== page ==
Banks increasingly insure against cyberattack, rogue traders

Banks increasingly insure against cyberattack, rogue traders | Insurance Business

Banks increasingly insure against cyberattack, rogue traders
Banks, including Credit Suisse, Deutsche Bank, and Lloyds, are increasingly turning to insurance to mitigate against the rising frequency and severity of operational risks, such as rogue trading and cybercrime.

The majority of such insurance contracts were arranged privately and the details not made public. The practice caught the public's eye once again, however, when Credit Suisse sold its operational risk bonds for 220 million Swiss francs May last year.

Holders of the bond, issued in partnership with Zurich Insurance, were given generous coupons of more than 4%, but run the risk of losing their investment in the event that the bank is hit with losses related to employee malfeasance, cyberattack, or other issues.

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Banks were “interested in de-risking their balance sheets by transferring a portion of their operational losses and so mitigating the impact on equity capital,” a Zurich spokesman told Reuters by email.

Domenico del Re, director at PwC, said that there is a danger that banks that offload some of their risks could become negligent about their own controls – a danger that insurers can help address by scrutinizing those firms' control closely.

“Insurers are getting more and more sophisticated as risk-management partners,” del Re told the news agency. “If you think of the parallel with fire risk, by helping companies getting advice on where sprinklers should located, the same is happening with cyber: where insurers are linking up with IT and cyber specialists.”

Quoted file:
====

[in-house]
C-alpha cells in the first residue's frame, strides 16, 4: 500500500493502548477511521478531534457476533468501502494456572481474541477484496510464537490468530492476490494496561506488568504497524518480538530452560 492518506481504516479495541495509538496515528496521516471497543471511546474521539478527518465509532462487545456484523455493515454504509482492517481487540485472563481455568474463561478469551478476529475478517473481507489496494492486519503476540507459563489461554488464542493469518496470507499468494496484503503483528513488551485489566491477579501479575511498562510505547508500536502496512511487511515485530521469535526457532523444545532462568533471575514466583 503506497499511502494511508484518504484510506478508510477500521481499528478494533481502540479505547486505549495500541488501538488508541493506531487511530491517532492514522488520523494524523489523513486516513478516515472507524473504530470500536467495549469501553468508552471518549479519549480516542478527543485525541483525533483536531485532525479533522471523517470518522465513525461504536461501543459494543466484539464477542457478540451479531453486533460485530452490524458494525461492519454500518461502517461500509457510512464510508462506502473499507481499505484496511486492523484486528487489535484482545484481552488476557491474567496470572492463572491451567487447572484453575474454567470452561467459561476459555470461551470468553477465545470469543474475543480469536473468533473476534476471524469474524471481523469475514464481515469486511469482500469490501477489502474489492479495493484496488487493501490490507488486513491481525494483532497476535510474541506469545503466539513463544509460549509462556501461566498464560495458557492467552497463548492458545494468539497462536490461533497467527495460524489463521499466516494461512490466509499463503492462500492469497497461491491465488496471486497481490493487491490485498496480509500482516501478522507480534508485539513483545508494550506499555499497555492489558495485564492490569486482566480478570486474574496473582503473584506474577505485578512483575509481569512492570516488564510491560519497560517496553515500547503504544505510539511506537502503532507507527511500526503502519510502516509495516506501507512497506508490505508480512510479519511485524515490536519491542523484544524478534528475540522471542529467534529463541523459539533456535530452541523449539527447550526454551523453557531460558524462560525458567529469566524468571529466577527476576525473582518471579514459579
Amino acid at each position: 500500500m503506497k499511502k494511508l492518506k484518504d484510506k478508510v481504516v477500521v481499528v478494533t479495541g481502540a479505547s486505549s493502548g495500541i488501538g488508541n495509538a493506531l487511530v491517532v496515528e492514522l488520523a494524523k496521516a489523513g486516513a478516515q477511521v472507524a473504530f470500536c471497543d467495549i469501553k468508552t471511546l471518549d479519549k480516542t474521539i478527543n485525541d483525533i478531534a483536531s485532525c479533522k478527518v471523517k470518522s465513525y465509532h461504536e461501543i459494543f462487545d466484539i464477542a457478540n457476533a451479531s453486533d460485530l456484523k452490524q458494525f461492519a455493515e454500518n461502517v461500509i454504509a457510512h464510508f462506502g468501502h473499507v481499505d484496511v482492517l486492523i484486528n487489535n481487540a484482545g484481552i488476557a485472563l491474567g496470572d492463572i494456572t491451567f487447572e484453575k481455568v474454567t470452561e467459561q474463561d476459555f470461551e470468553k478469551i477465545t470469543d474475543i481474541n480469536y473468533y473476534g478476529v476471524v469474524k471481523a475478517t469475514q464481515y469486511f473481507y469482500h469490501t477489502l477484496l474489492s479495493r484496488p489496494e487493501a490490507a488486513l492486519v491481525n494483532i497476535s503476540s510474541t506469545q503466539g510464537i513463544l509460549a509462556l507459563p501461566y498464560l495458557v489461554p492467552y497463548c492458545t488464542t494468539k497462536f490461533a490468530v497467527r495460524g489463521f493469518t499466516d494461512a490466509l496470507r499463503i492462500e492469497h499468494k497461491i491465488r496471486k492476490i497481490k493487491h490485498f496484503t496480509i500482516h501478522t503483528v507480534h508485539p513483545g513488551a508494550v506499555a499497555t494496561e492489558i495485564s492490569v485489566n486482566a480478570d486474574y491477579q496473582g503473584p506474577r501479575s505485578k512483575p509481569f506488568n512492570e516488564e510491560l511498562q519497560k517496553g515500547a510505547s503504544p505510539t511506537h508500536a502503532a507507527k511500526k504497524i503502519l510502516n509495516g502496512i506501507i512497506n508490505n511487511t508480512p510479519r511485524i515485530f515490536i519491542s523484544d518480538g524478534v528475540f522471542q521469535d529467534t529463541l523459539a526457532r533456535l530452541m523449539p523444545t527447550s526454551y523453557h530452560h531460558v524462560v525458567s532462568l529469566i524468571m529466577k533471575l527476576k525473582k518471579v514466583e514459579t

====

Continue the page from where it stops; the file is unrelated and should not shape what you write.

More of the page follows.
Insurers send experienced risk specialists to the financial institutions they cover to assess their practices, said Angelos Deftereos, senior underwriter for operational risks at XL Catlin.

Insurers said banks started to gain interest in operational risk insurance before the financial crisis struck a year ago – interest that has renewed in the past year, Reuters reported.

“The crisis is over, banks are getting back to fundamentals and now it’s back in focus,” said Mark Fellows, financial institutions manager at AIG.

This interest in operational risk insurance has increased in the aftermath of major cyberattacks “WannaCry” and “NotPetya,” with brokers and insurers seeing a rising demand from banks in Australia, Britain, continental Europe, and other developed countries, Reuters said.

Paul Search, financial institution practice leader at Willis Towers Watson, said that unlike the “siloed, risk type by risk type” traditional insurance, operational risk insurance “can cover a whole spectrum of operational losses incurred by the bank.”

Banks could typically buy the insurance to cover three different aspects of operational risk for a total cover of up to $1 billion, from a range of insurers, said Siobhan O'Brien, managing director, financial and professional practice at Marsh UK.

Providers of operational risk insurance include AIG, XL Catlin, and Zurich Insurance, the report said.

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